North Dakota regulators eye fine against pipeline company

Oil Pipeline Protest Federal Land
FILE - In this Sept. 9, 2016 file photo, More than a thousand people gather at an encampment near North Dakota's Standing Rock Sioux reservation. The sprawling encampment that’s a protest against the four-state Dakota Access oil pipeline has most everything it needs to be self-sustaining _ except a federal permit to be there. The camp near the confluence of the Missouri and Cannonball rivers in North Dakota is on U.S. Army Corps of Engineers land. (AP Photo/James MacPherson)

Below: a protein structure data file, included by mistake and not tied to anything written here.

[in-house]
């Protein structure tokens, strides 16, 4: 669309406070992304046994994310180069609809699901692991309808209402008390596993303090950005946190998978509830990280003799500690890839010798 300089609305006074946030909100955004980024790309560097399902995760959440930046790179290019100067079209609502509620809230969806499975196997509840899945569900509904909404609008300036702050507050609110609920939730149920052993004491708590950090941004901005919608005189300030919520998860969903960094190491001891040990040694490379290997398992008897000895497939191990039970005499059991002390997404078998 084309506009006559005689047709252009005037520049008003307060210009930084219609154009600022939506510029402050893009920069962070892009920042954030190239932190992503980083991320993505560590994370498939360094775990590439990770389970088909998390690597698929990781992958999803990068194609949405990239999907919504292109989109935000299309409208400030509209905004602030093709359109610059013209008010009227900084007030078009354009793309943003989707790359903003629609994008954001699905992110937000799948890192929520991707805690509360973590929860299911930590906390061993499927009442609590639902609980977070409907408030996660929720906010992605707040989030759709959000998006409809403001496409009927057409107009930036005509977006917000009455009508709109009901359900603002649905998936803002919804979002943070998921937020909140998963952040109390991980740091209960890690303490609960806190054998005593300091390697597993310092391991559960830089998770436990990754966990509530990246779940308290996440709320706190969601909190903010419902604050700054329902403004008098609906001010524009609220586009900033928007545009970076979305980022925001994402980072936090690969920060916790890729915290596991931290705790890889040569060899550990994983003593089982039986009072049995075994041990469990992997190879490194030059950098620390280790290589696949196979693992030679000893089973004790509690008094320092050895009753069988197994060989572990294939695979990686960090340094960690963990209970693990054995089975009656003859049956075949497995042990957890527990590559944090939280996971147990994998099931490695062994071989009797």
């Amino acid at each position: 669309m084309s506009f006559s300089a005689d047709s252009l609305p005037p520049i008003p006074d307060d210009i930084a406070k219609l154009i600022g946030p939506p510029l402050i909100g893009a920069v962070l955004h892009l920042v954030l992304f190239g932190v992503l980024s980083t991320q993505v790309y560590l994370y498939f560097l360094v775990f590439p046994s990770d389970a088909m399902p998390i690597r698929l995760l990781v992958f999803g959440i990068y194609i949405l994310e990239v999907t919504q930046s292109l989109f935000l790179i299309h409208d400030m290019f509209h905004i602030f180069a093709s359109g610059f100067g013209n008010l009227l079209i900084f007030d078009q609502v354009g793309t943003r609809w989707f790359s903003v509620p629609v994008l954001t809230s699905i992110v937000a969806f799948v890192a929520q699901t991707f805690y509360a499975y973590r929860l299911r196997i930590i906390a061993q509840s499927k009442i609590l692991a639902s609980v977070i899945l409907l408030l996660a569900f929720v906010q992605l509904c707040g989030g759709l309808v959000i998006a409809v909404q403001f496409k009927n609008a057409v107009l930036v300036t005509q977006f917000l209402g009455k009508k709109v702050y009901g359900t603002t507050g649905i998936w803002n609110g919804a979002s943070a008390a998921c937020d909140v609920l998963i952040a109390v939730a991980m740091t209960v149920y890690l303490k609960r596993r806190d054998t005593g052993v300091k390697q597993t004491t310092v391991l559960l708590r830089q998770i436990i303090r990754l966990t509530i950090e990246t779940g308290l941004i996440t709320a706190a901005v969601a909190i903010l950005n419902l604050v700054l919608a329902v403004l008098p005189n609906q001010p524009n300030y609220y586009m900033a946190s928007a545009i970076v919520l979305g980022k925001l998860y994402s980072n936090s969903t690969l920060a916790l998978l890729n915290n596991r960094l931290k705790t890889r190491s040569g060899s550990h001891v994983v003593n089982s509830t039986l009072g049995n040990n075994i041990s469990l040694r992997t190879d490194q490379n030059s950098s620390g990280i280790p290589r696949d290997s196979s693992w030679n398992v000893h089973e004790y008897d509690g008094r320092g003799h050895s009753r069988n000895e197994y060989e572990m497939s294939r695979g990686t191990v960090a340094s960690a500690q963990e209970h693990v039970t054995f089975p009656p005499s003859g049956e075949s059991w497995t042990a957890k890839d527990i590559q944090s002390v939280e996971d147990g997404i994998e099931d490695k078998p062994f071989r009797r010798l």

BISMARCK, N.D. (AP) — North Dakota regulators are proposing a fine of at least $15,000 against the company building the four-state Dakota Access pipeline.

The Public Service Commission said Monday in a complaint that a subsidiary of Texas-based Energy Transfer Partners didn’t get regulators’ approval to proceed with construction after artifacts, including stone cairns, were found last month.

The company diverted construction so the artifacts weren’t disturbed, a plan the State Historic Preservation Office concurred with. But the PSC says the company should have gotten clearance from regulators.

Energy Transfer Partners can agree to a fine or request a hearing. Spokeswoman Vicki Granado says the company doesn’t think it did anything wrong but is working with the PSC.

The $3.8 billion pipeline will carry North Dakota oil through South Dakota and Iowa to Illinois.

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